In all of these cases, there is something special: Woonsocket-Boston is a semireasonable commute, New London connects to the Mohegan Sun casino complex, New Haven-Hartford and Boston-Springfield are strong intercity corridors by themselves, Cape Cod is a weekend getaway destination. That’s fine. Passenger rail is not a commodity – something special almost always comes up.

But in all cases, network effects mean that the intercity line makes the regional lines stronger and vice versa. The relative strength of these two effects varies; in the Northeast, the intercity line is dominant because New York is big and off-mainline destinations like Woonsocket and Mohegan are not. But the complementarity is always there. The upshot is that in an environment with a strong regional low-speed network and not much high-speed rail, like Germany, introducing high-speed rail makes the legacy network stronger; in one that is the opposite, like France, introducing a regional takt converging on a city center TGV station would likewise strengthen the network.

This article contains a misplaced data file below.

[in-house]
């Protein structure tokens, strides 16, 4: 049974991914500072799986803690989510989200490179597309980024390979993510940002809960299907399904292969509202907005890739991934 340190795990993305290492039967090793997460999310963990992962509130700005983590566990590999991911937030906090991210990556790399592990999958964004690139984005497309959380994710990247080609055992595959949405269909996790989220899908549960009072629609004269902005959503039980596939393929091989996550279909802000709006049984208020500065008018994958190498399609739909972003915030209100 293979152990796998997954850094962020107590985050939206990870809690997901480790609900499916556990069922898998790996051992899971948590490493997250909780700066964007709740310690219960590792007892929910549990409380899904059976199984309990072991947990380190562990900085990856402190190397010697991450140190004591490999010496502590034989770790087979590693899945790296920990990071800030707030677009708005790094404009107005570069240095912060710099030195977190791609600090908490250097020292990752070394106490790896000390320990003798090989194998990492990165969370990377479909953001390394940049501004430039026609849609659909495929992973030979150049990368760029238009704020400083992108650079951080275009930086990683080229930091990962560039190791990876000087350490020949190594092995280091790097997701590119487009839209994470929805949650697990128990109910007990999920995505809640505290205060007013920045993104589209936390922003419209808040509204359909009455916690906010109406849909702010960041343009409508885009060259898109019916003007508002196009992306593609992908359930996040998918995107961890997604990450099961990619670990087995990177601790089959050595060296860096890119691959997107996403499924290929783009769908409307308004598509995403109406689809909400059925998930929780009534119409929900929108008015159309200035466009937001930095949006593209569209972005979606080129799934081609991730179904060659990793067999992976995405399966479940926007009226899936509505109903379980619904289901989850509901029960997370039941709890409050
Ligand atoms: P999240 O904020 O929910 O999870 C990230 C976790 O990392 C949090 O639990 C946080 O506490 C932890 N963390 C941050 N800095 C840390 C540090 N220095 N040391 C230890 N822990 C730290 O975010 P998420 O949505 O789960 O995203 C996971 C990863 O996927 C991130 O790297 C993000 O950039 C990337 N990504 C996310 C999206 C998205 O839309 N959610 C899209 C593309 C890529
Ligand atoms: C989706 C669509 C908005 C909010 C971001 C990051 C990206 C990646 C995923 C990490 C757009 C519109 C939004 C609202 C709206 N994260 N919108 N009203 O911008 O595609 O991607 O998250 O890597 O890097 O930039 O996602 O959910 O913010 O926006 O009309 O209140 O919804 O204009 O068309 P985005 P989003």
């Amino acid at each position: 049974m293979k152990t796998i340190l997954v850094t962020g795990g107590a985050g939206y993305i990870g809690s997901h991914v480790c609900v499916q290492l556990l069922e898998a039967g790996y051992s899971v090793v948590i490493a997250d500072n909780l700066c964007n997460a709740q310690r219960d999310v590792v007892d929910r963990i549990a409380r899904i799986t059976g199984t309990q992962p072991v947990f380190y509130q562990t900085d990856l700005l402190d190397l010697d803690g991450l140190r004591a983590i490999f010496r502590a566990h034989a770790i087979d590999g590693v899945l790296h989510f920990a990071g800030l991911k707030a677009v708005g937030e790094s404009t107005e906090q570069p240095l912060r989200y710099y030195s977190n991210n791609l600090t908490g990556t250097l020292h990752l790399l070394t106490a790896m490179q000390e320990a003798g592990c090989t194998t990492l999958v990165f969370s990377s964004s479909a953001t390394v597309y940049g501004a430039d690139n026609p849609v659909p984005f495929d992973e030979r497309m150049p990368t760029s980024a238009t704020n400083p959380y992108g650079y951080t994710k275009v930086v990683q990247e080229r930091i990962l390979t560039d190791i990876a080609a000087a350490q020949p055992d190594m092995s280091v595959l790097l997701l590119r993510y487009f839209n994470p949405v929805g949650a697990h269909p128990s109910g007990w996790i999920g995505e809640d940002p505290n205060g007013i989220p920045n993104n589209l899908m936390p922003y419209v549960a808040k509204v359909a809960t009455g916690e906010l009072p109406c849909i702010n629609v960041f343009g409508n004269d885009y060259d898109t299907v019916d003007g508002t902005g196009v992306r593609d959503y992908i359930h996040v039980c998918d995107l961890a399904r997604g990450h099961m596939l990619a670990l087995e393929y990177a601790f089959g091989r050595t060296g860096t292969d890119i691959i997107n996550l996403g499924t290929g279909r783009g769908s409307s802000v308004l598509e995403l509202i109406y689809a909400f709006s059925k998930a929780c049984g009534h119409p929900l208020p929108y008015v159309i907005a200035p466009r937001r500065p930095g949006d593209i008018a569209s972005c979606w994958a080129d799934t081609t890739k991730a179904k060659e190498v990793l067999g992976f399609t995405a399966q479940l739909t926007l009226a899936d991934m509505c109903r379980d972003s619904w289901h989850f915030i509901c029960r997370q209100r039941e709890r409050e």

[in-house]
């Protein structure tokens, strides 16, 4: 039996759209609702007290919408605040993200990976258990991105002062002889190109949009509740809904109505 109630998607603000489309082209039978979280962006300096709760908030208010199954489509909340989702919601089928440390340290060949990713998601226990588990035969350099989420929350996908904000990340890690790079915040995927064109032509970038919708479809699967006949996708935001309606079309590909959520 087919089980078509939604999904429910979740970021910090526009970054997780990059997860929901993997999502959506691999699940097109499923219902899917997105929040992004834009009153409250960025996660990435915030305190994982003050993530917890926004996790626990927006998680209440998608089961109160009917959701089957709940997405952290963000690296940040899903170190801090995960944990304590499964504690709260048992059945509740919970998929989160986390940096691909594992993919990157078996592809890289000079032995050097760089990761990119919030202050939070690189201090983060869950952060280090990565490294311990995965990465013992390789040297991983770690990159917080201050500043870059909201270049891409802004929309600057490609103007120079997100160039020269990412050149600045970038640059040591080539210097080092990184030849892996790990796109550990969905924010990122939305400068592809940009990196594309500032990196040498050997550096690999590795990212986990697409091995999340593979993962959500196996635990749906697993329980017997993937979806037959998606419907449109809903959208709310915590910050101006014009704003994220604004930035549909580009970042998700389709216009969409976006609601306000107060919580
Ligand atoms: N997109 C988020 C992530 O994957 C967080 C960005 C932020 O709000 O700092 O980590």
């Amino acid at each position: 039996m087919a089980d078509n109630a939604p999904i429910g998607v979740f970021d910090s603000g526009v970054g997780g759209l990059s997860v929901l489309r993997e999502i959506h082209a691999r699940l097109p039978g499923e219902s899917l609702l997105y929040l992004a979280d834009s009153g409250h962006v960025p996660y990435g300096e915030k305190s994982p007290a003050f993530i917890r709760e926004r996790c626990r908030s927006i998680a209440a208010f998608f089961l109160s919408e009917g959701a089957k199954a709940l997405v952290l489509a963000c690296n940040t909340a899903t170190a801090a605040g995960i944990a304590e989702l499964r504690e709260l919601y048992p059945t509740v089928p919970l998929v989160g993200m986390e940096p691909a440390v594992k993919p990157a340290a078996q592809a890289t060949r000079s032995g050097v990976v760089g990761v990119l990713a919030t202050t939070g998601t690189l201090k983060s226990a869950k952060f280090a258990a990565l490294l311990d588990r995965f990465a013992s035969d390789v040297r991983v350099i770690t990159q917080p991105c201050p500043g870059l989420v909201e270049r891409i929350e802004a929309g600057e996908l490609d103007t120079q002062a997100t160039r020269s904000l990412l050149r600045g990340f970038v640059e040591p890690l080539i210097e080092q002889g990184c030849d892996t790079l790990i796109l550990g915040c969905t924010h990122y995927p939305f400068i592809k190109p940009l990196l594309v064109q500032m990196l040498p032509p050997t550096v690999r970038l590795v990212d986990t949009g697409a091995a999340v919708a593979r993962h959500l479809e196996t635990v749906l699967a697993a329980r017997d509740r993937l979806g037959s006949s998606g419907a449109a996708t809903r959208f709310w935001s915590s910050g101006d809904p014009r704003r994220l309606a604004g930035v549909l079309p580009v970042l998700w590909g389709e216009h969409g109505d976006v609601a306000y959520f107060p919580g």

Competition for track space

Blending high- and low-speed rail gets more complicated if they need to use the same tracks. Sometimes, only two tracks are available for trains of mixed speeds.

In that case, there are three ways to reduce conflict:

  1. Shorten the mixed segment
  2. Speed up the slow trains
  3. Slow down the fast trains

Shortening the mixed segment means choosing a route that reduces conflict. Sometimes, the conflict comes pre-shortened: if many lines converge on the same city center approach, then there is a short shared segment, which introduces route planning headaches but not big ones. In other cases, there may be a choice: